The administration at Harvard decided this week to reinstate the Naval Reserve Officers Training Corps (ROTC) program on campus. Since 1970, the ROTC program had been discontinued at Harvard as a result of student protests to the Vietnam War and remained inactive due to the military’s “Don’t Ask Don’t Tell Policy.” Said Harvard President Drew Faust in a statement, “Our renewed relationship affirms the vital role that the members of our Armed Forces play in serving the nation and securing our freedoms, while also affirming inclusion and opportunity as powerful American ideals. It broadens the pathways for students to participate in an honorable and admirable calling and in so doing advances our commitment to both learning and service.”
In light of the overturning of the discriminatory “Don’t Ask Don’t Tell” policy instituted under the Clinton administration that did not allow members of the LGBT community to serve openly in our nation’s military, Harvard chose to welcome back the respected program that trains college students to be officers in our armed forces. This is welcome news for high school students seeking to attend Harvard who also want to participate in ROTC and complete their military service following their college graduation. It is welcome news that a program that will train some of the best and brightest students our country has to offer at Harvard will soon be returning to campus and it is also welcome news that this program is now open to ALL Harvard students. LGBT Harvard cadets can now enjoy the full right and privilege of serving our country openly and our country will be stronger for it.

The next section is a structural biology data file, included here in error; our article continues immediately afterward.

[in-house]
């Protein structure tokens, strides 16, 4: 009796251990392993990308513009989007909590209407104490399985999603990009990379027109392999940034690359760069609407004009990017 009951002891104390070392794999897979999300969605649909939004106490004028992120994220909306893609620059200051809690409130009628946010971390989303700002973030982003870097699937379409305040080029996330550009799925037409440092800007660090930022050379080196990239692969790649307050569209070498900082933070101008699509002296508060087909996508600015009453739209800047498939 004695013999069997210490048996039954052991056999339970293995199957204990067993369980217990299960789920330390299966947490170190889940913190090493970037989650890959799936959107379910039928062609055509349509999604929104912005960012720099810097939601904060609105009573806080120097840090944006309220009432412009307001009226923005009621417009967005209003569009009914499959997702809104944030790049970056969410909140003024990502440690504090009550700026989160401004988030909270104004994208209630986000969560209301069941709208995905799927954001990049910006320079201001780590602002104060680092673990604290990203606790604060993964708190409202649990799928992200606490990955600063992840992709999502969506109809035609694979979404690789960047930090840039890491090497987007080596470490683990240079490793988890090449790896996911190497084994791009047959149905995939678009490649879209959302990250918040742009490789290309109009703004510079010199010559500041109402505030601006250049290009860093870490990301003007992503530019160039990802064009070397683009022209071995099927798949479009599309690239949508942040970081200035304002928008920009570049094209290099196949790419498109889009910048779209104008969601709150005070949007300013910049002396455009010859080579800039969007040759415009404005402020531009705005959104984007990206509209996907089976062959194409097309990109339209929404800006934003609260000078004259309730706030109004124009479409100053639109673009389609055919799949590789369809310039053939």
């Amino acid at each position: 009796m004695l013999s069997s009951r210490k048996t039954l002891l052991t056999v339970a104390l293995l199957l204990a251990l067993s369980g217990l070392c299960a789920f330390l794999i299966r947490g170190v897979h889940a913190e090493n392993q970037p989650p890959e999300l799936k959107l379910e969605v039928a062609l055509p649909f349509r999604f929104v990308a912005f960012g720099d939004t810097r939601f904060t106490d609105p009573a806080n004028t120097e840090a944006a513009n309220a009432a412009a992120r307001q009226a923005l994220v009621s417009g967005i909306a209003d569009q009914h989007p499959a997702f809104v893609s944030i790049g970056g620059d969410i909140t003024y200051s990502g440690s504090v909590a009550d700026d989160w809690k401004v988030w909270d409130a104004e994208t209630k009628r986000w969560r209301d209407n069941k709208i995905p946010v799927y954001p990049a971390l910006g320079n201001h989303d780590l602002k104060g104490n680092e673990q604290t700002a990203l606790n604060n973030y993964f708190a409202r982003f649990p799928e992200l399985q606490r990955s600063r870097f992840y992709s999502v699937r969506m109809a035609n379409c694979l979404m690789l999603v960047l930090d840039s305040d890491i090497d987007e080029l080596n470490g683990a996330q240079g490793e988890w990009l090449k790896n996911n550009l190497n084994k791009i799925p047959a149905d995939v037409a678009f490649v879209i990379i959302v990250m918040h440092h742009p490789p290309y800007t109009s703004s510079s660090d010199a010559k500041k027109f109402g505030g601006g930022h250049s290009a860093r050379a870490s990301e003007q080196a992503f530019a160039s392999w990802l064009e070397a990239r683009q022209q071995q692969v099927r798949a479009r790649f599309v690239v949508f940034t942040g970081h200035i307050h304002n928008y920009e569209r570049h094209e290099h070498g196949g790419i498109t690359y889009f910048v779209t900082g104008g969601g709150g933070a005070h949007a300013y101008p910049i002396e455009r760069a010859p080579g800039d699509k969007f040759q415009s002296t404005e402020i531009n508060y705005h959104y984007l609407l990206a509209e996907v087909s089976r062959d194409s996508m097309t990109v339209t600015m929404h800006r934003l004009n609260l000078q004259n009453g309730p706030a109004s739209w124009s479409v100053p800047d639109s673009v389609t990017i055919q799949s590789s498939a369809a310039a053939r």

Said U.S. Navy Secretary Ray Mabus in a statement, “[The move] is good for the university, good for the military, and good for the country. Together, we have made a decision to enrich the experience open to Harvard’s undergraduates, make the military better, and our nation stronger.” If you are interested in securing a scholarship with a ROTC program either at Harvard or another university, we would love to hear from you so that we can help you succeed in the college admissions process.
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